Domain Name System (DNS) is the internet’s phonebook. Each website has a unique IP address that lets users connect to it. The IP addresses contain four number sets separated by periods (.), making them difficult to memorize.
DNS servers translate human-readable domain names into IP addresses, enabling people to visit websites without their IP addresses. The DNS zone contains other records that help route mail to mail servers, specify backup mail servers, authenticate emails, prevent email spam and phishing, specify ports for specific services, and others.
We’ve put together all the resources that’ll enable you to manage your DNS seamlessly.
So, let’s get started.
How DNS Works
The domain name system helps match domain names to their specific IP addresses. About four DNS servers, scattered worldwide, work together to retrieve a domain’s IP address to enable users to connect to the website.
When you enter a website’s URL on your browser, the DNS (recursive) resolver receives the DNS query and tries to find its IP address from your local DNS cache. If it fails to retrieve the IP address, the DNS resolver sends a query to a DNS root server which searches for the IP details of the TLD (for example, .com, .org).
It forwards the query to the TLD name server. The server contains the domain’s specific DNS records. It sends the IP details to the Authoritative name server, which returns the correct IP address to the DNS resolver.
The Authoritative name server reroutes the DNS resolver to another name server when it has none or incomplete records. The DNS process ends when the DNS resolver takes the IP address to your browser to connect to the website.
What Is a Domain and How To Get One?
A domain name is an easy-to-remember name associated with an IP address. It allows you to visit our website using scalahosting.com instead of the IP address—a string of 12 numbers.
They are what visitors enter on their web browsers when visiting a website. You could get one for your new website by following the steps here.
It’s also possible to move your existing website to a new domain name.
What Is a Name Server
The DNS process utilizes name servers worldwide to help people find the correct IP address when surfing the internet. It’s a critical component of the domain name system.
The server translates domain names into their IP addresses, enabling you to browse the internet smoothly and without memorizing websites’ IP addresses.
What’s My IP Address?
Internet-enabled devices have unique IP addresses that let other devices identify and connect to them. It’s a unique identifier that makes devices accessible for communication.
IP addresses are mathematically generated and assigned by IANA (Internet Assigned Numbers Authority). You can find your IP address using the Scalahosting IP Checker.
What Are My Name Servers and Domain IP Address? How can I see my Current Ones?
Just like internet-enabled devices, domains also have IP addresses. Your domain IP address is the unique numerical ID assigned to your domain that enables other computers to find and communicate with it.
You can find the IP address and your name servers on your SPanel admin dashboard. Log in to your SPanel account with admin access and click Server Information under the Server Management section.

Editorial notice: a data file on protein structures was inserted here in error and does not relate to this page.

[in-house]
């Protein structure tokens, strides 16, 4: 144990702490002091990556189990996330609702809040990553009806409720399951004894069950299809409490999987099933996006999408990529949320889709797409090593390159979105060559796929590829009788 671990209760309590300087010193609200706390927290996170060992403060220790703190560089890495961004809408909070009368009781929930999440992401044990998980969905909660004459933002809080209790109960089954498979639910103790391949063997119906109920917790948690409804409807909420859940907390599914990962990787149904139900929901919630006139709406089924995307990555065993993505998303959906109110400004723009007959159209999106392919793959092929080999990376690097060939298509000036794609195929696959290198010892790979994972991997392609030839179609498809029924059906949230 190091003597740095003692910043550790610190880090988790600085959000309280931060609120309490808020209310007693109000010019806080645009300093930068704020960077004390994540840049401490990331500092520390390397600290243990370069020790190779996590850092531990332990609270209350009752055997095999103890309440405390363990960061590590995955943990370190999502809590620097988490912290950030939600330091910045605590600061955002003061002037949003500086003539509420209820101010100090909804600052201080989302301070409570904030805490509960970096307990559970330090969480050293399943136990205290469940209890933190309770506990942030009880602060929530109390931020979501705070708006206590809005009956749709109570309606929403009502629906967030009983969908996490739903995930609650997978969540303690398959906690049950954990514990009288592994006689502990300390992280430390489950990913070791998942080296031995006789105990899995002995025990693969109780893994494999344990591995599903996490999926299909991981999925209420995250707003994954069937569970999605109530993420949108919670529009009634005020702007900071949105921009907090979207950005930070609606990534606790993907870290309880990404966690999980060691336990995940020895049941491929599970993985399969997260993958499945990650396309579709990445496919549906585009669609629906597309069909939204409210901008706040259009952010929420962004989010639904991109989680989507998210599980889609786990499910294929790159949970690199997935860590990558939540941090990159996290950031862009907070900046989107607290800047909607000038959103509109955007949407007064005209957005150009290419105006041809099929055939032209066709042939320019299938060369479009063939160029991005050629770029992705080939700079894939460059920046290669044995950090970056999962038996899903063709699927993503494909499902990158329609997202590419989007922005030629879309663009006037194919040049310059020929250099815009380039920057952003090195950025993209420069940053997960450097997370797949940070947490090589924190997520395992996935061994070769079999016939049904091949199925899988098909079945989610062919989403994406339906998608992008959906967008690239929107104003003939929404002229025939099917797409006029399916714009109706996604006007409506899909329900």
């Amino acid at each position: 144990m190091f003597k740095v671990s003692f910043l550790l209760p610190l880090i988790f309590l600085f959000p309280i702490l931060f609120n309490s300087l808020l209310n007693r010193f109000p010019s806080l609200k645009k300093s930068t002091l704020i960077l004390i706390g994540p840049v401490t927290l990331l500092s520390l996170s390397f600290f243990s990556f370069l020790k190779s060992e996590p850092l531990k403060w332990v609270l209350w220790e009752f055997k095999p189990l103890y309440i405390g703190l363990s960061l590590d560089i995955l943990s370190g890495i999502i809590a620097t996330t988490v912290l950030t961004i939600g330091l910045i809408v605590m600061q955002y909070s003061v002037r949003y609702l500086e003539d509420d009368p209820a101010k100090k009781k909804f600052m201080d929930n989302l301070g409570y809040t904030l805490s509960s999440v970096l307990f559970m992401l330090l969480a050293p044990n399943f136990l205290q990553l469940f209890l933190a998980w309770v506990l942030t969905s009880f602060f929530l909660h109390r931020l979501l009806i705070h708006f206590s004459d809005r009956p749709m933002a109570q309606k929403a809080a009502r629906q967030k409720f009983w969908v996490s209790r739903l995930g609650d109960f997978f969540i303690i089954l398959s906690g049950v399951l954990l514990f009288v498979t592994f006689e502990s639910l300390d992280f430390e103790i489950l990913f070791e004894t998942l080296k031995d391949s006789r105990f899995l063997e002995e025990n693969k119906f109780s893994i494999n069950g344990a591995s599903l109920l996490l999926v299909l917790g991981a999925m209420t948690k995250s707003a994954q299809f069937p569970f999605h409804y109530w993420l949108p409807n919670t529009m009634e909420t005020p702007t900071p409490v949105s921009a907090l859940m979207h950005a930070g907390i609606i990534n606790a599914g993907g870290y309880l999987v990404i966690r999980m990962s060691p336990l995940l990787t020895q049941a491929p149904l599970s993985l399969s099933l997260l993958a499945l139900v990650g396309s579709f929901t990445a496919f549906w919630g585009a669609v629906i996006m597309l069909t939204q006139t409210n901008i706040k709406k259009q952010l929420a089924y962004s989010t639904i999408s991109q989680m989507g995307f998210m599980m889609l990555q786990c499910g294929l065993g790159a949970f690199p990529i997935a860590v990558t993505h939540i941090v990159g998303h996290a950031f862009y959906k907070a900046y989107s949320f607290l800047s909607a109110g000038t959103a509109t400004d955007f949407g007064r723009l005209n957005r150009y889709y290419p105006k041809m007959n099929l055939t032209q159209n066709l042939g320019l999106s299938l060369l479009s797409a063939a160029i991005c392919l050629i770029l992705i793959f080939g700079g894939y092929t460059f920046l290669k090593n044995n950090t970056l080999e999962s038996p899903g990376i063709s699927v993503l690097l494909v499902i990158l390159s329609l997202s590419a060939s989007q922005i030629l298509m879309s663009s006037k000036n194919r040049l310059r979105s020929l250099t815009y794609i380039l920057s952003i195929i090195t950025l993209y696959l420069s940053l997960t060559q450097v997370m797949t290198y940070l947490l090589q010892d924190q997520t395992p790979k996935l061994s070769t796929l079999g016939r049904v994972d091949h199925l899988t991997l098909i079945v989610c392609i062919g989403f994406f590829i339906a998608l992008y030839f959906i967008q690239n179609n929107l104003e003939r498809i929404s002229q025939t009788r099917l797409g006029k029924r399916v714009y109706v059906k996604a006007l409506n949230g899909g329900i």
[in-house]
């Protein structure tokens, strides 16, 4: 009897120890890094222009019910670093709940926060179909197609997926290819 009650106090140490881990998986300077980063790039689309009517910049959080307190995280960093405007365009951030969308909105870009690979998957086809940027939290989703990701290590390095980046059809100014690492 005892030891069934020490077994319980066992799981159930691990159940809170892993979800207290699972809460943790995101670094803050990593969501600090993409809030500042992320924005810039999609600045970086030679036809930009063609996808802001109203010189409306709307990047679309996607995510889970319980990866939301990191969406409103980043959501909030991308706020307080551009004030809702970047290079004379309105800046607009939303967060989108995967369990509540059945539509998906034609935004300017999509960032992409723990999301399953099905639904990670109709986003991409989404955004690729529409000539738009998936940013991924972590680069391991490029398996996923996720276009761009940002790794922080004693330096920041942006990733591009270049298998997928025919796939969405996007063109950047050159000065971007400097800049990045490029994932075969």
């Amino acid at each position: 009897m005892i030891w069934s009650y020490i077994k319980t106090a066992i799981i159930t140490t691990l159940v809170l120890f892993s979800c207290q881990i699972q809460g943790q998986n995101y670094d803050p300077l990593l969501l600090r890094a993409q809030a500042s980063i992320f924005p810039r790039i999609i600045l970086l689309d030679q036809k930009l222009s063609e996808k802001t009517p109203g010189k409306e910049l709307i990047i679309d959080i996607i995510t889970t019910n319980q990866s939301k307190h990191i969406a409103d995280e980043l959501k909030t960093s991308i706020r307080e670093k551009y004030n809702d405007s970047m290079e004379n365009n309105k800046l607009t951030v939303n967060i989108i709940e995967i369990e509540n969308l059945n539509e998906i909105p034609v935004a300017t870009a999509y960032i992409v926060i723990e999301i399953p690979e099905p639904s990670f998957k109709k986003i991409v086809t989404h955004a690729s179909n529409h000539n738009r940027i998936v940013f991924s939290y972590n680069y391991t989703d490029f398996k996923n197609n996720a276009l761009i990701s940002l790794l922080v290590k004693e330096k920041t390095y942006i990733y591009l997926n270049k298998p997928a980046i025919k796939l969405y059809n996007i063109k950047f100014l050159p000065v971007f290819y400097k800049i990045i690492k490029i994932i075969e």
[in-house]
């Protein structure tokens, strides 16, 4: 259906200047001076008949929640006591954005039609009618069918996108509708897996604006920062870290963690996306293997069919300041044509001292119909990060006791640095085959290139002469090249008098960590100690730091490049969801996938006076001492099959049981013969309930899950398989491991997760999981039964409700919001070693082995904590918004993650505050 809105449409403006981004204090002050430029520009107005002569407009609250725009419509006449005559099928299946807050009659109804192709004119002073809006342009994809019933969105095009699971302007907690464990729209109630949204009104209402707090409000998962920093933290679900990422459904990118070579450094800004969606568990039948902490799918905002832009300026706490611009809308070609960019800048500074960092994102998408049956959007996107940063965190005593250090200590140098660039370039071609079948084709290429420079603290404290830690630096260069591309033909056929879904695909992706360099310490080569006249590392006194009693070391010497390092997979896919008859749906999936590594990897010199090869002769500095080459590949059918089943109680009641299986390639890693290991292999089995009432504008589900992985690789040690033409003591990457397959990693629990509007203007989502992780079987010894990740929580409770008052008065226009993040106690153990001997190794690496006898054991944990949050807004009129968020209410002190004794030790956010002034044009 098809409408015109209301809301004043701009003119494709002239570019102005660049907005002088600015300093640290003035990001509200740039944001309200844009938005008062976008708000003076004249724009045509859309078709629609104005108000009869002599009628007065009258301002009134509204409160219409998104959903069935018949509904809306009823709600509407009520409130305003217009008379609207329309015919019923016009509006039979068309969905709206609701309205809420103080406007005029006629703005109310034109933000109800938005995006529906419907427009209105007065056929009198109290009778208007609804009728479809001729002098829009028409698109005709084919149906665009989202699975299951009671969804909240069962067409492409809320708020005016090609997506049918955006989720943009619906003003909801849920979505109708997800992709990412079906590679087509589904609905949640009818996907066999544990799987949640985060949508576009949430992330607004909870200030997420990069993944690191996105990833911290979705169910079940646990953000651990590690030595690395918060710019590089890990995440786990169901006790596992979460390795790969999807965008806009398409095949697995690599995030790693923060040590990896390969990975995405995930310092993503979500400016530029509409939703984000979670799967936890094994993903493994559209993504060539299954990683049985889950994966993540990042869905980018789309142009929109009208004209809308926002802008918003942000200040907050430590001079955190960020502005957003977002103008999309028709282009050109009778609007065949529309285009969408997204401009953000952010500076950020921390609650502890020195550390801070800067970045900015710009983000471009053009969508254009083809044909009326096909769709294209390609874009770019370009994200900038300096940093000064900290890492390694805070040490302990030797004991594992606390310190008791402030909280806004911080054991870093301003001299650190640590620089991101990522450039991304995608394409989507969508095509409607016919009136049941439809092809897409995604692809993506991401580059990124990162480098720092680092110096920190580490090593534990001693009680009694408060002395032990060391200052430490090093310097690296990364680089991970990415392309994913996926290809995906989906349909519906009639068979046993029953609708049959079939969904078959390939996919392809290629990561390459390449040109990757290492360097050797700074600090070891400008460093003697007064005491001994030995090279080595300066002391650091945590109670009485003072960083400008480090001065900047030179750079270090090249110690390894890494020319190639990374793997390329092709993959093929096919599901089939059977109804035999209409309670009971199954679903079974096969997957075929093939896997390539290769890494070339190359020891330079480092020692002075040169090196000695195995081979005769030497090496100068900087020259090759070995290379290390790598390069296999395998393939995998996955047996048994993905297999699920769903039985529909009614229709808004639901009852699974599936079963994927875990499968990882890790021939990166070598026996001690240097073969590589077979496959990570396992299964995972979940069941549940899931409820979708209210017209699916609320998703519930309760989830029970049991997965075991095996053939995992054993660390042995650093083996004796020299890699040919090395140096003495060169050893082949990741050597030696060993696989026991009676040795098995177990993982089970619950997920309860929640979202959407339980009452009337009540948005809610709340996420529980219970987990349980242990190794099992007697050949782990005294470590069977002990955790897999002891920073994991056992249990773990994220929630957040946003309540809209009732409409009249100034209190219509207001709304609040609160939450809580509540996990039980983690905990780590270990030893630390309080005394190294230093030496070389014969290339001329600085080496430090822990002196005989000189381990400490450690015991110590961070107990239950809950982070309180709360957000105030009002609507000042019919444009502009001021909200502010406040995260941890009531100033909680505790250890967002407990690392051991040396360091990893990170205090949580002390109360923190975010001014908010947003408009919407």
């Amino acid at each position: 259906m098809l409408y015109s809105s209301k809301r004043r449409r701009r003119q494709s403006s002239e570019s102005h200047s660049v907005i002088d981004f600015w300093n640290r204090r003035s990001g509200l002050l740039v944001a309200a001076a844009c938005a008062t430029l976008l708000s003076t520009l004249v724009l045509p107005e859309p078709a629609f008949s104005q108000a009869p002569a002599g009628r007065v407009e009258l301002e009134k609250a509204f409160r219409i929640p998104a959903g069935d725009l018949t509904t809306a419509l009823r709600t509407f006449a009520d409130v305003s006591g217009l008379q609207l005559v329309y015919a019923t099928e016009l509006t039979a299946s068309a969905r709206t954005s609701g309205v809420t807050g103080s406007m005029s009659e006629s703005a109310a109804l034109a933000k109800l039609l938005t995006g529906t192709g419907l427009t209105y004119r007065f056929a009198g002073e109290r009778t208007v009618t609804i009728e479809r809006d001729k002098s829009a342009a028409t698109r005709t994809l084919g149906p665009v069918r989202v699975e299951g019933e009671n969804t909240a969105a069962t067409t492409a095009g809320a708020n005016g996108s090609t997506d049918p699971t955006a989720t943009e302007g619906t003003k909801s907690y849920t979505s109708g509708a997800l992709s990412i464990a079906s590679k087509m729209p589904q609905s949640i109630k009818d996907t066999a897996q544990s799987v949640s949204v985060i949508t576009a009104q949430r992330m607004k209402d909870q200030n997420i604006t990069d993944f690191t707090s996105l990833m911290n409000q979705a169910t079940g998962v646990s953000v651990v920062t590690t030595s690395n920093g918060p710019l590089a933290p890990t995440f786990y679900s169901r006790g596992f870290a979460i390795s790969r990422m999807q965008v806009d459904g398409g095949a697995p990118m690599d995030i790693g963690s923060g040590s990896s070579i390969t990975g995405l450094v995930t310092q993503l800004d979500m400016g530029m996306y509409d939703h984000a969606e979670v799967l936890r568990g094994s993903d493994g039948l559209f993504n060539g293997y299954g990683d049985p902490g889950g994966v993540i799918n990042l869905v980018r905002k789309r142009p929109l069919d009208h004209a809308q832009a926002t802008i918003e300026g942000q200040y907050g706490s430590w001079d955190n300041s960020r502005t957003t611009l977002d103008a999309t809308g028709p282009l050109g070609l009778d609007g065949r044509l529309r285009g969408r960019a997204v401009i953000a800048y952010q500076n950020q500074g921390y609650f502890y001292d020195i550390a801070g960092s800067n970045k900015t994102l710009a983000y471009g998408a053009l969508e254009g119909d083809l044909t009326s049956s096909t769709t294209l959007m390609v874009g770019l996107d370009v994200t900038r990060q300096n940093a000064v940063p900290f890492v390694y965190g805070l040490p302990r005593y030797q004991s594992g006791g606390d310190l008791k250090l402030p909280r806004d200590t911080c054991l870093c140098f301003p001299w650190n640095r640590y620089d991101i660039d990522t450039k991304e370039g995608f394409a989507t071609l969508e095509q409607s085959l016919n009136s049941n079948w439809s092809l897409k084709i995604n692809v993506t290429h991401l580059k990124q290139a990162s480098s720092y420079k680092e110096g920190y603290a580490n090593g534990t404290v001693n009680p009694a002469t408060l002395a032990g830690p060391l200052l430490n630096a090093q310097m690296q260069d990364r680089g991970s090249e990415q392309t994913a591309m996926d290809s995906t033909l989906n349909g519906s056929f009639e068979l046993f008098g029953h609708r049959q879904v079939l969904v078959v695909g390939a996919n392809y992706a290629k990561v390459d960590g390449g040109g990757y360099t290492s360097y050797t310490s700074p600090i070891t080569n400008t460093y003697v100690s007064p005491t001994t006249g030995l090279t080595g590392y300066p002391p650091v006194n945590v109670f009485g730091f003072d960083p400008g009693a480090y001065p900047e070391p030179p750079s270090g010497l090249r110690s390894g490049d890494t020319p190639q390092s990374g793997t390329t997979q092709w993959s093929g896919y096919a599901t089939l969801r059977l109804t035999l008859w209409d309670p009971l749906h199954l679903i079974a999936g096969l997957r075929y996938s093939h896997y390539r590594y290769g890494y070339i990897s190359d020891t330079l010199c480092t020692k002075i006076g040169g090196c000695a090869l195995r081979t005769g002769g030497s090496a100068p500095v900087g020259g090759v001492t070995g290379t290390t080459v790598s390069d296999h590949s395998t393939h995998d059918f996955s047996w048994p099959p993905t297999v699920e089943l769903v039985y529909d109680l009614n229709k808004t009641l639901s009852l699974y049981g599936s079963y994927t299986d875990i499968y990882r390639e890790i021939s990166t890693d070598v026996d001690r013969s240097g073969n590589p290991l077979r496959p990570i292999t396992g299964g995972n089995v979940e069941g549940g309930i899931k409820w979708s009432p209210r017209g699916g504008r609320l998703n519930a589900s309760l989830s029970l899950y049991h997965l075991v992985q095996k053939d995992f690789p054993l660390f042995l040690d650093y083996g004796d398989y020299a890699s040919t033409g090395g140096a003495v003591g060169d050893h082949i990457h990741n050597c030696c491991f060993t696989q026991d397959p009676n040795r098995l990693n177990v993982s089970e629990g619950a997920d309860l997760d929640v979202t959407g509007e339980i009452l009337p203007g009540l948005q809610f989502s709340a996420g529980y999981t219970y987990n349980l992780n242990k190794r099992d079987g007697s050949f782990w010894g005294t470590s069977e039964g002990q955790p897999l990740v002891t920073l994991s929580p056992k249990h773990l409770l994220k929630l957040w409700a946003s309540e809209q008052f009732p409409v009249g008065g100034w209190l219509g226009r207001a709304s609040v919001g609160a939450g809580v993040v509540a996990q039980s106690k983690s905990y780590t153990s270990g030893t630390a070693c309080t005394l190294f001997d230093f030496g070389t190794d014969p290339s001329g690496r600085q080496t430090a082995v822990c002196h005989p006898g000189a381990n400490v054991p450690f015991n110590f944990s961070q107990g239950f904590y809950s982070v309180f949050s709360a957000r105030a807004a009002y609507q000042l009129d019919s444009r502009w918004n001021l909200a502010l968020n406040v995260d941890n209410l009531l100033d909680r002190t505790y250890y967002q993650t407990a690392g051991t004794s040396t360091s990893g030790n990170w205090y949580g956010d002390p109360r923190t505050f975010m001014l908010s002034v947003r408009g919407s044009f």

You’ll see your hostname, IP address, and name servers (1 and 2) on the new page. You can learn more about this and point your domain to your name server using this resource.
How To Add a DNS Record and Edit an Existing DNS Record
DNS records are instructions in DNS servers. They provide information about the domain and instruct DNS and mail servers on handling requests for the domain. Each record works behind the scene to give users seamless surfing experiences.
The A record contains information about the domain’s IP address, CNAME record maps a domain or subdomain to another domain with an A record, MX record specifies the mail server that’ll receive your email messages.
SPF, DKIM, and DMARC records help authenticate email messages. You can add a DNS record to your zone file and edit existing records by taking the steps in this resource.
What Is a Parked Domain
Domain parking refers to registering a domain for later use. Users register the domains without linking them to any website or email hosting service. People often use them for name reservation or traffic redirection.
A business might park its domain name variant (let’s say, domains.com) to redirect traffic to its primary domain (for example, domain.com). It helps them cater to people trying to reach them with the wrong domain name.
Some register multiple domain names and point them to their main websites. Check out this guide to learn more about how parked domains work.
What Are .me Domains?
Dot Me (.me) domains are top-level domains (TLD) for people wanting to protect their personal brands or business, build their personal brand online or personalize their online presence.
The .me domain is safe and ideal for creating a call-to-action out of your brand name. It’s SEO-friendly, and Google ranks it the same way as other TLDs. You can personalize your brand by registering a .me domain through Scalahosting for a yearly fee of $27.65.
Check out this article for everything relating to .me domains.
DNS Records (NS, A, MX, CNAME, SPF) Explained
Every domain requires some essential DNS records to be able to work properly. The records contain instructions written in DNS syntax that commands DNS servers on what to do and also specifies its time to live (TTL). The TTL is the amount of time in seconds the DNS server refreshes the record.
Here are some of the essential DNS records:
- NS Record indicates a domain’s authoritative name server.
- A Record contains the domain’s IP address.
- MX Record routes emails to the correct mail server.
- CNAME Record points a domain’s address to another domain.
- SPF Record helps authenticate emails.
You could learn about more DNS records here.
What Is DNS Propagation and Why Does It Take So Long?
DNS propagation is the time it takes for DNS changes to take effect. Editing your domain name or DNS records often takes time to update on all DNS servers worldwide. Between the time the update propagates, the domain name system takes web visitors to the old location.
DNS propagation takes between a few hours and 72 hours—here are some of the reasons:
- Your TTL (time to live) settings influence how long your DNS takes to propagate.
- Your Internet Service Provider (ISP) can directly impact your DNS propagation wait time. Some ISPs ignore TTL settings. They retain DNS records and serve updates every two to three days.